• A lending library of books and literature covering a wide topic of lesbian, gay, bisexual and trans issues.
  • Information about other lesbian, gay, bisexual and trans outside agencies.

Because of our socialisation, our upbringing, we find it very difficult to cope when our beloved daughter, son, partner or parent tells us they are lesbian, gay, bisexual or transgender. Suddenly the person we have pinned so many hopes and ambitions on feels like a stranger.

The first reaction is generally shock and disbelief. We may feel fear and sadness for our loved one, and for ourselves. We can feel anger, revulsion and dismay.

We look for someone to blame; we even look for cures. Often we feel a sense of loss; the person whom we thought we knew so well seems to have changed. Pain, tears, sleepless nights might accompany the impact of the news, with an additional feeling of alienation and isolation.

So how do parents cope?

Parents can cope best by talking about fears, frustrations, anger and grief in a safe environment where no-one will judge them, no-one will say they are being homophobic because they are upset. Where they can cry if they wish, in the safe knowledge that everyone there will understand.

By listening and seeing those who are managing to cope, or those who now understand and accept difference and individuality, new parents can realise that there is a light at the end of the tunnel. On the other hand, listening to the new parents will ensure that the older hands never forget how traumatic it may have been in the beginning.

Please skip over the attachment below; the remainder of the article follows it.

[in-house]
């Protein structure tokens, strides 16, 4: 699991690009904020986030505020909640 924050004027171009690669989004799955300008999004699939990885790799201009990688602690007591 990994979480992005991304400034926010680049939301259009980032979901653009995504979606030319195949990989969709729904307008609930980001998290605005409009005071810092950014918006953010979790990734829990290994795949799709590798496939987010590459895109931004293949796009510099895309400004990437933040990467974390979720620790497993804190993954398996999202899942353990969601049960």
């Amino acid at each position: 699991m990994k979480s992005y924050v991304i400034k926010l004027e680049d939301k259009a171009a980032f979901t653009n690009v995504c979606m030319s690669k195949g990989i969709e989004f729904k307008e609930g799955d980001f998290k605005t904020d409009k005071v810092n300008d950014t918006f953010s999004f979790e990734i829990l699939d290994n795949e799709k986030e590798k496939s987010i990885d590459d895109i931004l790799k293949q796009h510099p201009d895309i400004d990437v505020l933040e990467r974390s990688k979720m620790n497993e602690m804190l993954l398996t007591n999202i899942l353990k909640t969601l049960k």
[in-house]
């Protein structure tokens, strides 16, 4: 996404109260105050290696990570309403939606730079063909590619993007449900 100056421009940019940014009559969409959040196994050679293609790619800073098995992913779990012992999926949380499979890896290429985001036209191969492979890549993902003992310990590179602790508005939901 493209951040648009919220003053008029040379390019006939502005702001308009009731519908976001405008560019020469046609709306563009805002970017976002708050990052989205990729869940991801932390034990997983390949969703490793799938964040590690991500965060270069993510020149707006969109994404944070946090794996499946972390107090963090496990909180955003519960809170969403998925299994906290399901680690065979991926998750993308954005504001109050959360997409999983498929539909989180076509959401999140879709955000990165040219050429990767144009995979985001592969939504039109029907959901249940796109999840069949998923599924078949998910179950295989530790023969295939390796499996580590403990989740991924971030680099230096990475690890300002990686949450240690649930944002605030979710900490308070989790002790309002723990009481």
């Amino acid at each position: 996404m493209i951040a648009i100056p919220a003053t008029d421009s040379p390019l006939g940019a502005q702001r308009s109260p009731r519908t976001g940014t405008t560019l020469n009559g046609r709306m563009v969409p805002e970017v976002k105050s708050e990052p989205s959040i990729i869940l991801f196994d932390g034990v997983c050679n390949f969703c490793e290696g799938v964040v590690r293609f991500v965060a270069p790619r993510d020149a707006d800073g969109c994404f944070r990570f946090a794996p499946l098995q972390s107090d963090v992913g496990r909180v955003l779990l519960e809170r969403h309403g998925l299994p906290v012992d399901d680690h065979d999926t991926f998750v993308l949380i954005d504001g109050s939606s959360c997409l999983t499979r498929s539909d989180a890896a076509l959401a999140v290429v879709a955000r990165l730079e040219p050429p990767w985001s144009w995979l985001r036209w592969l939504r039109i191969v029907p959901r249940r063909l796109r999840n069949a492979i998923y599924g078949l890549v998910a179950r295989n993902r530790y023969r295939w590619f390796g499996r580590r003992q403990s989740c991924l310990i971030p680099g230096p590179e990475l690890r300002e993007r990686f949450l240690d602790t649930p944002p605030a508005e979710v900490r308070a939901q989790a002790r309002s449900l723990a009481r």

Remember that your child’s world has been turned upside down as well as yours. Just think how much courage it took him or her to tell you. Remember that by telling you it means that she or he trusts you. They love you. It is a compliment. Remember that they will feel better now because they no longer have to live a lie and pretend.

Remember that throughout life things change, nothing stays the same. Change helps us to develop and grow into more understanding tolerant, caring and compassionate human beings. We cannot stop our children developing and being independent. We cannot choose their friends, their sexuality or their gender identity.

Remember that just because their sexual preference is different from yours doesn’t mean it’s wrong. Your child may have spent years in isolation before they came out to you. Think how lonely and frightened they must have been.

Remember the most important thing is to continue to love and protect your children. Educate yourselves about homosexuality and gender identity, because up to this point you may have seen some negative representations in the media etc. Now learn to separate the myths and stereotypes from the reality.

Remember that we are all individuals and need to be accepted as such, but it all takes time; don’t be too hard on yourself or your child.

Remember the help-lines and support groups are there to help you through this time of adjustment, learning and acceptance, because if you don’t accept your children, you will lose them.

FFLAG Bristol holds regular monthly group and committee meetings. The management committee attend conferences, seminars, training days, gives talks to other agencies and have been interviewed by local press and television. The management committee are on various local and national lesbian, gay and bisexual committees in their role as advisors.


Registered Charity in the UK

Number: 1079918